70 years ago, computers were a long way off from what they would eventually become today. In the 1950s, computers might as well have been incredibly expensive calculators. However, this isn’t to say that there was no innovation to be found in the decade. Throughout the 1950s, computers were primarily sold from one business to another. Advertisements showed off the technical advancements of the technology — things like facts, features, design, speed, storage, and more. These 1950s computers could afford to cater to this highly specific target audience with their ads because, oftentimes, they were the only ones who could even afford the price of these advancements in technology in the first place.
On the other hand, though, this business-to-business sales model put the latest technology directly into the hands of those who knew how to make advancements to early computers and bring them closer to the devices we know and use today. The following facts on early computers in the 1950s — including facts on their features, design, speed, storage, and price — will help make it clear exactly the course innovation took throughout the 1950s and toward the 1960s.
Introduction of the US NBS
In April of 1950, the Standards Eastern Automatic Computer (SEAC) put on a demonstration showing off their newest product: the US NBS. It was the very first operational stored-program computer in the country.
The Pilot ACE Computer Becomes Functional
The following month, May 1950, the Pilot ACE came to life at the National Physical Laboratory. With 800 vacuum tubes and a series of mercury delay lines linked to the computer’s main memory, the Pilot ACE was effectively a trial run for Alan Turing’s ACE proper.
Demonstration of the SWAC
In August of that same year, the Standards Western Automatic Computer was shown off at UCLA. Its design and its speed were unmatched at the time, thanks in large part to its 2,300 vacuum tubes.
The Turing Test Debuts
In October, Alan Turing — a British pioneer of mathematics and computing — published the Turing test: a series of evaluations meant to test a computer’s ability to demonstrate human intelligence. It effectively established itself as the guiding principle of artificial intelligence research.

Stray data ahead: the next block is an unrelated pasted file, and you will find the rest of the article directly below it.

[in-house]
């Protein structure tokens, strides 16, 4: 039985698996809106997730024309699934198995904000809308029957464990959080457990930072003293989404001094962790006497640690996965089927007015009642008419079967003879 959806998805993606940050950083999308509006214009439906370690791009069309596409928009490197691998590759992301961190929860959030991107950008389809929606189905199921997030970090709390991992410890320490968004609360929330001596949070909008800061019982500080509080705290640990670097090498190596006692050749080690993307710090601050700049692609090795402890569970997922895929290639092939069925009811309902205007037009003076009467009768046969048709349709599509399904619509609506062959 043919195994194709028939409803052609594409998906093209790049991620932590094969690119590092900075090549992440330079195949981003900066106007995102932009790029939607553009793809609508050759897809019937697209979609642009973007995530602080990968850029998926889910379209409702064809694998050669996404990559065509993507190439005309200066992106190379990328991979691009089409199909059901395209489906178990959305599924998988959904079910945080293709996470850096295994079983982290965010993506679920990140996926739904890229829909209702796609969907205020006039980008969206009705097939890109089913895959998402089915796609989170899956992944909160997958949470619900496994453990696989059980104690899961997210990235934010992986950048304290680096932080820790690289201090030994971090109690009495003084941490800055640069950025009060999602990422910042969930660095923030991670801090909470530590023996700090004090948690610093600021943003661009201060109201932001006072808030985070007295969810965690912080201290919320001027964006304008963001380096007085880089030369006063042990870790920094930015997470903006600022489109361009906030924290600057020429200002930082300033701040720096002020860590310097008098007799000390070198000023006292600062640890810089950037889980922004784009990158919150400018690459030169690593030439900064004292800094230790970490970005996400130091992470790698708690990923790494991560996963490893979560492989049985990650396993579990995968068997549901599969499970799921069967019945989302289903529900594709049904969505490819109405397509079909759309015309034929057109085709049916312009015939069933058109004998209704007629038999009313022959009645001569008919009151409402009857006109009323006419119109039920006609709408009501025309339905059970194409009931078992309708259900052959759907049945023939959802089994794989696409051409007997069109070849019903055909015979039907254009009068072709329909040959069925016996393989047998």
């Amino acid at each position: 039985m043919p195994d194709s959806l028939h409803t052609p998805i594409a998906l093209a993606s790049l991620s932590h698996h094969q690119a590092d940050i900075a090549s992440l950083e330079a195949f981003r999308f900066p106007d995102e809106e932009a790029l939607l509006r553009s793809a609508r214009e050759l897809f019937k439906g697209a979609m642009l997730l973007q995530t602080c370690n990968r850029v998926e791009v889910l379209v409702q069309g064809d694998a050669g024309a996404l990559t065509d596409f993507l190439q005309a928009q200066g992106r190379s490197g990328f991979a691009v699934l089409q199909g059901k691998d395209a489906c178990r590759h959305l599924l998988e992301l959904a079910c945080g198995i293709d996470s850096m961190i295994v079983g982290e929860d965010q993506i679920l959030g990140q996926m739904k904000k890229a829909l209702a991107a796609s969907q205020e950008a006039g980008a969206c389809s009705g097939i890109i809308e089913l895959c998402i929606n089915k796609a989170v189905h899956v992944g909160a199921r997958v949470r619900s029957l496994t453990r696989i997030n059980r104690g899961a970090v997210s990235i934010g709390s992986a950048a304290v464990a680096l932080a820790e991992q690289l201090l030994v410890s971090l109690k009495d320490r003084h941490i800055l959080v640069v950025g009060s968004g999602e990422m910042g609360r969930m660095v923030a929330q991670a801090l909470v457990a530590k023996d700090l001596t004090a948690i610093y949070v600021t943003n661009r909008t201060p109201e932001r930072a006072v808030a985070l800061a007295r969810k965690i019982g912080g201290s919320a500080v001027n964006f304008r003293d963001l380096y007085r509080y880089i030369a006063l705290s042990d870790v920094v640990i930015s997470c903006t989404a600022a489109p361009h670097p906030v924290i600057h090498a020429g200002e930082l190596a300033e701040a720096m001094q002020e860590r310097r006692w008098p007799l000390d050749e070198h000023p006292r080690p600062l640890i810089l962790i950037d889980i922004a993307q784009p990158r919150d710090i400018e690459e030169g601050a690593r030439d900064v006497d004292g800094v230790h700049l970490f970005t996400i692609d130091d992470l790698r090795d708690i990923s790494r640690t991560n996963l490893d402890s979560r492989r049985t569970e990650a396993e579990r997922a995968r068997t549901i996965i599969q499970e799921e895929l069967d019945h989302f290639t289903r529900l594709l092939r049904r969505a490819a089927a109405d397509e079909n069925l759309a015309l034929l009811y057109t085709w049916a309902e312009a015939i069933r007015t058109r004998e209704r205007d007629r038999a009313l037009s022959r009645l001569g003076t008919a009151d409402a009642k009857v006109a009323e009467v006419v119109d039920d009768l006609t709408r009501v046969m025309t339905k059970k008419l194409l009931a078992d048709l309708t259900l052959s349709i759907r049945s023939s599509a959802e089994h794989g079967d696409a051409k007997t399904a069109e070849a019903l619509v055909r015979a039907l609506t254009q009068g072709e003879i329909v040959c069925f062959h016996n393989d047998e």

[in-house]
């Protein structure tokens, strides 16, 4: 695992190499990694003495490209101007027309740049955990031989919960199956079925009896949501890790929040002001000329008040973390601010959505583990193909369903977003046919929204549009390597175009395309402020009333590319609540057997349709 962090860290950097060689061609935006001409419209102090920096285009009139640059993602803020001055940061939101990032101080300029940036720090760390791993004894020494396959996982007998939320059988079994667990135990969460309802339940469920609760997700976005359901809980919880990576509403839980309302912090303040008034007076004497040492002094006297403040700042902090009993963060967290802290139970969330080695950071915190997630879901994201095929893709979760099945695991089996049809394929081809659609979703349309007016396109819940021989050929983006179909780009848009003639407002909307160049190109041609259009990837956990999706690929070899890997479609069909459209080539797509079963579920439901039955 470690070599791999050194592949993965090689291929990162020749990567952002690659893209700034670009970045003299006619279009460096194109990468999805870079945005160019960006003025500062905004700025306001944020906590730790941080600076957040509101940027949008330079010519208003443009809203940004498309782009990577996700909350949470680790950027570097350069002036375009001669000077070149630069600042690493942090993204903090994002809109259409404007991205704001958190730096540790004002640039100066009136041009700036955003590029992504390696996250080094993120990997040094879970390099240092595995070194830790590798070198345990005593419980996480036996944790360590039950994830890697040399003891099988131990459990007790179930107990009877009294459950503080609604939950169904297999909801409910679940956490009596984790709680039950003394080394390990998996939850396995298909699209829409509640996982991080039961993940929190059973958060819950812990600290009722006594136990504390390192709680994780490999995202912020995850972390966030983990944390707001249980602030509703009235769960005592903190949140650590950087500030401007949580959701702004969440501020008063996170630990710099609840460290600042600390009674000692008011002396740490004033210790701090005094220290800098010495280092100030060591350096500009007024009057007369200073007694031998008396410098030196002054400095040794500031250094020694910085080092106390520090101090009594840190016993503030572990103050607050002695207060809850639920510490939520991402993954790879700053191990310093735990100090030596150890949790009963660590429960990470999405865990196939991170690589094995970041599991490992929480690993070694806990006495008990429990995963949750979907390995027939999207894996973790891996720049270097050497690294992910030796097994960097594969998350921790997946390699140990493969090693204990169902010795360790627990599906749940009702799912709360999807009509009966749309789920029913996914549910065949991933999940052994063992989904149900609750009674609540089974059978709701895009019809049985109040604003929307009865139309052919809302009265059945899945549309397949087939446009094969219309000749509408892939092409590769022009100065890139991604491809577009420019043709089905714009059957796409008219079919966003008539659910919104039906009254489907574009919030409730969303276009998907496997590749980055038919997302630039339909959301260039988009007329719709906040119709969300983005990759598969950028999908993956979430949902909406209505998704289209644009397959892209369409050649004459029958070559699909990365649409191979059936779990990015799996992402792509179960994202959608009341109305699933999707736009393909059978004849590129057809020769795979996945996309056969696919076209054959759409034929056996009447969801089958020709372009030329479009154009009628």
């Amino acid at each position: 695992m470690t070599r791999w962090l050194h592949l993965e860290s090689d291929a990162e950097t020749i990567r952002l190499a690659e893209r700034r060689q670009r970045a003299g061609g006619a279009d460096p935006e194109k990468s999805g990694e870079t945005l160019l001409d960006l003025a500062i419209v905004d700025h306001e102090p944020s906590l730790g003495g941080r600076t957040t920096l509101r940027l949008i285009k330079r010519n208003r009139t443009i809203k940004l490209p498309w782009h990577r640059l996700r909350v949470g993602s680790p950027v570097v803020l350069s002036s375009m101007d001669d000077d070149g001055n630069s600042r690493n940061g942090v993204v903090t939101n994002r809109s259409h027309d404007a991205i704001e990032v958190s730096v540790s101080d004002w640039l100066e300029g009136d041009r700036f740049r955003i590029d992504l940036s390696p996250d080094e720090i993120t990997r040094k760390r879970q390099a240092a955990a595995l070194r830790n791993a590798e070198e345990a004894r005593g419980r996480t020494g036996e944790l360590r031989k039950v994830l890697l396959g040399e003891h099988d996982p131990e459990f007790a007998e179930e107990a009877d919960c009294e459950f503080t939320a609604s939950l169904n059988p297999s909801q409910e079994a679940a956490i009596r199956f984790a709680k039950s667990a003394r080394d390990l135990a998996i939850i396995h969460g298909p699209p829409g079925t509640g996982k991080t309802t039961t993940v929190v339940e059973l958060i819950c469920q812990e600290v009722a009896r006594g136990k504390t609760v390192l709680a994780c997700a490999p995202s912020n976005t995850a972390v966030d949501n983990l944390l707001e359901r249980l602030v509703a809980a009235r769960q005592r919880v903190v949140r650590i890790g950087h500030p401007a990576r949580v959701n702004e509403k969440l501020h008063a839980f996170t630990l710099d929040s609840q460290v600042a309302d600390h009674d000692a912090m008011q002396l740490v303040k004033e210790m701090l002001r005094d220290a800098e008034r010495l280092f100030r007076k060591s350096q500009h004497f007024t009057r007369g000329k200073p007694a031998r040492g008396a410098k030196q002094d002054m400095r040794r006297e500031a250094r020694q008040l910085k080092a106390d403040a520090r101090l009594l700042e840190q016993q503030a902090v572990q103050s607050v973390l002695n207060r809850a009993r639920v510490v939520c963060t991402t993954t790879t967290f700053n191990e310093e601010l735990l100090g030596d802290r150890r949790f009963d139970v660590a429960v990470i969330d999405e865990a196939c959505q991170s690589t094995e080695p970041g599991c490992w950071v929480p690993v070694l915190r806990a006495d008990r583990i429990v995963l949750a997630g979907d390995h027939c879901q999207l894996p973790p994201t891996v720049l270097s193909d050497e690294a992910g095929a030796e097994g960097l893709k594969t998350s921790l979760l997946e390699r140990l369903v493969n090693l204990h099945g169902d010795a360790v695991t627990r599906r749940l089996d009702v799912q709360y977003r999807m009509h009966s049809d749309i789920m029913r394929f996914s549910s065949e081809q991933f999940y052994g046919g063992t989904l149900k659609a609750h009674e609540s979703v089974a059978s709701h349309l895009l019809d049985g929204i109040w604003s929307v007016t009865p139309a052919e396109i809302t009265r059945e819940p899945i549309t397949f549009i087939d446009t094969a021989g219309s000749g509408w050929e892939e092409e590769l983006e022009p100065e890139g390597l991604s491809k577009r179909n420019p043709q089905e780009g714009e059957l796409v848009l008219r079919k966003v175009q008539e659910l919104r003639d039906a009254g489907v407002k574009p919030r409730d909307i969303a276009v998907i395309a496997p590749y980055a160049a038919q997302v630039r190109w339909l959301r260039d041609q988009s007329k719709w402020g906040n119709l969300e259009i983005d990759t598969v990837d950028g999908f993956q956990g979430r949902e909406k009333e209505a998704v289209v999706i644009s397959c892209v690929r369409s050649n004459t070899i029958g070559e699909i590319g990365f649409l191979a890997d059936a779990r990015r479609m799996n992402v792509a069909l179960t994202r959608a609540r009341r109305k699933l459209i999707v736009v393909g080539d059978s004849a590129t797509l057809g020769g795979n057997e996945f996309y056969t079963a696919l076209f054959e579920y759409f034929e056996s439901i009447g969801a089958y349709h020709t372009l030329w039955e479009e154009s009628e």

Introduction of the ERA 1101
The ERA 1101 was one of the very first computers to be produced commercially, and the US Navy was one of their very first customers. As one of the earliest devices to utilize magnetic storage, the 1101’s design and features were often mimicked or reused by ERA and competing companies alike.
Neurophysiologist Grey Walter built a robot named Elsie in 1950 — it could avoid both strong light and extreme darkness by seeking out photoelectric cells in its path.
The UNIVAC Impresses
The very first commercially successful general-purpose computer, the UNIVAC, made its public debut in March of 1951. Capable of handling numeric and textual information alike, many consider the UNIVAC to be the official start of the computer era.
Whirlwind Makes its Debut
In April of 1951, MIT’s US Air Defense Team released the Whirlwind: the first device that allowed for interactive computing via a keyboard and cathode ray tube (CRT). The computer worked in real-time, which was practically unheard of at this point in computer history.
Introduction of LEO-1
To combat problems with scheduling and delivery within their cake production business, the Lyons Tea Company commissioned England’s very first commercial computer: the LEO. Designed as a data processing system, the LEO-1 was a major development in the world of commercial computing.
Release of the Ferranti Mark 1
The Ferranti Mark 1 — a commercial take on the Manchester Mark 1 — was released to the public in 1951, complete with the kind of programming language that allowed for things like the creation of original music.
Magnetic Tape Arrives
The release of the EDVAC (electronic discrete variable computer) saw the arrival of magnetic tape in computing. The EDVAC allowed for new programs to be loaded onto the device using the tape.
The IBM 701 is Introduced
First shown in April 1952, the IBM 701 was a large-scale machine that could perform all sorts of scientific, commercial, and electronic purposes. It is widely considered the first commercial scientific computer.